Stop Putting Landmark Status on Every Building in Madison

It's hard enough for developers to build in Madison, because neighborhood associations and aldermen are contentious as hell to everything. What seems to be the best way to further curb development in Madison? Add landmark status to a building.

I am for preserving history, but not everything in Madison is worth preserving! Take a look at the buildings on the Capitol Square. Most are outdated facilities that would better serve the population if they were torn down and/or remodeled. But instead, the Madison Landmark Commission wants landmark status on basically the entire block of North Pinckney Street, which would be better as a new office building or hotel rather than the run-down buildings they are now.

As reported in today's Wisconsin State Journal, a Madison architect wants landmark status on the U.S. Bank glass building, which would complicate or block plans to update the structure. This building needs it badly, with its energy inefficiencies. The plan was even cleared with the city's Plan Commission.

Another building that should be torn down is the old Badger Office Supply store in the 100 block of West Mifflin. That would be another great location for either office space or a hotel, but instead, the Commission wants landmark status.

One last example is the fire-damaged St. Raphael Cathedral. It sat for three years until the Madison Diocese finally had the smarts and courage to order its demolition so the cathedral could begin anew. Guess what? The Commission lashed out, as it wanted to add landmark status to the partially destroyed building (a very stupid gesture). Good response from Diocese spokesman Brent King, who pointed out it was the city which ordered the building repaired or razed: "The ... concerns and considerations of the Landmark Commission could have been brought forward at any time in the previous three years, prior to the city's summons ... or the initial start of deconstruction, however were not."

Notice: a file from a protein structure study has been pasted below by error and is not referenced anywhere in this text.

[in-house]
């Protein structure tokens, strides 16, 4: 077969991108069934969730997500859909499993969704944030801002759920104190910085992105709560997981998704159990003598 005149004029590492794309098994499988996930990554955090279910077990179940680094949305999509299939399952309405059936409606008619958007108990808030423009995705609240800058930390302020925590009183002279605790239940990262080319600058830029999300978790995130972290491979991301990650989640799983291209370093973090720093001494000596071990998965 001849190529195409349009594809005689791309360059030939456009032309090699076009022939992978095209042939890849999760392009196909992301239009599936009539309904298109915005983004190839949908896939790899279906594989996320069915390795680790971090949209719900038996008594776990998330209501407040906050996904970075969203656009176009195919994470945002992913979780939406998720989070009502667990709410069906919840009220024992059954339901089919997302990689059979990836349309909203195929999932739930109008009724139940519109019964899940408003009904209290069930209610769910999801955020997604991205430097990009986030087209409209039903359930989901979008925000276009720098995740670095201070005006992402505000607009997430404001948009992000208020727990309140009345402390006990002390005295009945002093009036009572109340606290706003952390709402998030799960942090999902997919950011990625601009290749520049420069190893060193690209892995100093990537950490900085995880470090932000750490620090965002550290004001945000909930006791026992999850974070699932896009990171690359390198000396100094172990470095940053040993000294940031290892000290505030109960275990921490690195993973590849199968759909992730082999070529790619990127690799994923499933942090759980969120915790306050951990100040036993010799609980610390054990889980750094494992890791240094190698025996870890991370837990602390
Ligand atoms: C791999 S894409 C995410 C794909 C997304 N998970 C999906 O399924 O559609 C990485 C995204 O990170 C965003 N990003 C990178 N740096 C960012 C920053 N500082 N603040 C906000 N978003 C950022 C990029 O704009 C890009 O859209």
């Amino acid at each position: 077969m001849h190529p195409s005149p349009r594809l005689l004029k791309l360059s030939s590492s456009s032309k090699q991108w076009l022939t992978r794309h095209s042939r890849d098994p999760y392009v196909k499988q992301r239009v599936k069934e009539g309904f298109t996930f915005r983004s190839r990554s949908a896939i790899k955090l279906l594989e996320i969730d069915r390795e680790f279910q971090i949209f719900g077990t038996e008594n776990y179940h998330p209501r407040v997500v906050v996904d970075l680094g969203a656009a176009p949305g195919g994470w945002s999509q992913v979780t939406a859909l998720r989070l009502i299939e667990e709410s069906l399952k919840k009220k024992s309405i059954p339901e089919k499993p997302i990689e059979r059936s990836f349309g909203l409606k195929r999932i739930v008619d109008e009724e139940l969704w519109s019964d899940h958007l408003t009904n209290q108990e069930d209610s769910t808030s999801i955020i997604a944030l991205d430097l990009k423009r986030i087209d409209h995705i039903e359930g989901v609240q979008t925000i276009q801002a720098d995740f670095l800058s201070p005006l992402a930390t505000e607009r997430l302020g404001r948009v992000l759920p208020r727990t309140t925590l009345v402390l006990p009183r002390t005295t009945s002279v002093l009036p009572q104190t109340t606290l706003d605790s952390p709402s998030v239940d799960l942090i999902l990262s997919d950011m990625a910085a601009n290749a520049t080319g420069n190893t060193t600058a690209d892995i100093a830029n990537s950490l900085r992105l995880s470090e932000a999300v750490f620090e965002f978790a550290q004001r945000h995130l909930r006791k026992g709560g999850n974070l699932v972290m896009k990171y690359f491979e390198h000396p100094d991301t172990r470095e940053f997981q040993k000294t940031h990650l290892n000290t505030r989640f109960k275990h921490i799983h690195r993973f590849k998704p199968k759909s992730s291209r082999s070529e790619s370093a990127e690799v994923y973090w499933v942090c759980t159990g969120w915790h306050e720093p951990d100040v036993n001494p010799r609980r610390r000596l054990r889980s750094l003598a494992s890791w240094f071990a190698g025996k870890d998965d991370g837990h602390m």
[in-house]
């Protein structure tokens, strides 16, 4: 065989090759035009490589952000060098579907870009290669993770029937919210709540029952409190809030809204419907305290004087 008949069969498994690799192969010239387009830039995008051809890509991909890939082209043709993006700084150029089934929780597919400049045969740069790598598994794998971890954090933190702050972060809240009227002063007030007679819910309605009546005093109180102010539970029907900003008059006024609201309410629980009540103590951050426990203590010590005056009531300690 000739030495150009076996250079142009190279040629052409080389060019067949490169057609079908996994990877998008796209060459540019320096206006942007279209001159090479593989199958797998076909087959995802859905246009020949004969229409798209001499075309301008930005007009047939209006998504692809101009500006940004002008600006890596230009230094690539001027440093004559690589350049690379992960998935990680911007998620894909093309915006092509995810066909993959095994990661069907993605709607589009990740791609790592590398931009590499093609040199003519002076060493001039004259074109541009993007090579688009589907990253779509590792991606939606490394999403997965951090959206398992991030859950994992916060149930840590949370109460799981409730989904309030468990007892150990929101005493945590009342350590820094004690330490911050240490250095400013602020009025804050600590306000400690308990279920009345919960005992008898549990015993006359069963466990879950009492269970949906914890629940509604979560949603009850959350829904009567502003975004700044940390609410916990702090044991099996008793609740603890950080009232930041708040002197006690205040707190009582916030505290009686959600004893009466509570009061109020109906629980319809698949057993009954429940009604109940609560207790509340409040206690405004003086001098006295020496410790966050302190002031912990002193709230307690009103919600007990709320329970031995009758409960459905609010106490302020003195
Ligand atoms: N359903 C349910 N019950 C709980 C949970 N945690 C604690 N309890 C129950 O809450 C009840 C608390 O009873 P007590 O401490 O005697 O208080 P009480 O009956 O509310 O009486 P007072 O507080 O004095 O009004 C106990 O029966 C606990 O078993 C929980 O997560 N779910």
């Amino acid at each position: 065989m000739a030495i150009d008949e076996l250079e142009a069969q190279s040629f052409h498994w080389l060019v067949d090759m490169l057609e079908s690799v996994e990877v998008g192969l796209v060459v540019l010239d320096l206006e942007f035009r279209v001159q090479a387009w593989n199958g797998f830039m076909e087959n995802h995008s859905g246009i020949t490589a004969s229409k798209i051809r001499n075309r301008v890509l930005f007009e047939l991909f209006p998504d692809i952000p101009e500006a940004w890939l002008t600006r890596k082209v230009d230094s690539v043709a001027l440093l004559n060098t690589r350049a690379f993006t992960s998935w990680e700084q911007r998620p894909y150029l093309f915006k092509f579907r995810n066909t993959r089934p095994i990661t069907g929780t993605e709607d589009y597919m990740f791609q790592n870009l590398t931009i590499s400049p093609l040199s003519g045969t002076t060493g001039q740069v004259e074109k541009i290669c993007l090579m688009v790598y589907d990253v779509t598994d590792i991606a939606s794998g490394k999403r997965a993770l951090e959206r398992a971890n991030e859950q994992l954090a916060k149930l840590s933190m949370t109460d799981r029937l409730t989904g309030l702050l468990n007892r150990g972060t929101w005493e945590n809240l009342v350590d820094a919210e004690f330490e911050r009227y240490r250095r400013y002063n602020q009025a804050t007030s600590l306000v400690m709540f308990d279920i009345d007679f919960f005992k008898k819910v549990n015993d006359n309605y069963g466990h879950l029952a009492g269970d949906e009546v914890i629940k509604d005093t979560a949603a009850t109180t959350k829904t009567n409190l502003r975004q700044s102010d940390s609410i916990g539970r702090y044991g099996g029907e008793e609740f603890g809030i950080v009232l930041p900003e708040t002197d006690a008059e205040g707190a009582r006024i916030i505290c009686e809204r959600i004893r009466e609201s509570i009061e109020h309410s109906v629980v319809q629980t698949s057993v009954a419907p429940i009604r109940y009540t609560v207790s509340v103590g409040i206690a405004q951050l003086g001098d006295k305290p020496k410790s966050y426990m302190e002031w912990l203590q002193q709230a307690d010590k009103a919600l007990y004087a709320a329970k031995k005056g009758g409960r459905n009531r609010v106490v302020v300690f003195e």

Madison should be a forward-thinking community, not a hyper-conservative one!

Thursday, July 24, 2008

Regional Transportation / Kassel, Germany

I attended the Downtown Madison Inc. monthly "What's Up" breakfast at the Madison Club to listen to the featured speakers, who were representatives from Madison's sister city, Kassel.

I am a firm believer that Madison, especially with its geographical limitations (e.g. isthmus), needs a comprehensive public transportation system that includes light rail, express buses and park-and-rides. Anyone who regularly takes the Beltline or East Washington knows how much more traffic is on those streets compared to just five years ago. Plus, gas prices will only continue to rise (in Kassel, one gallon cost $9.40!).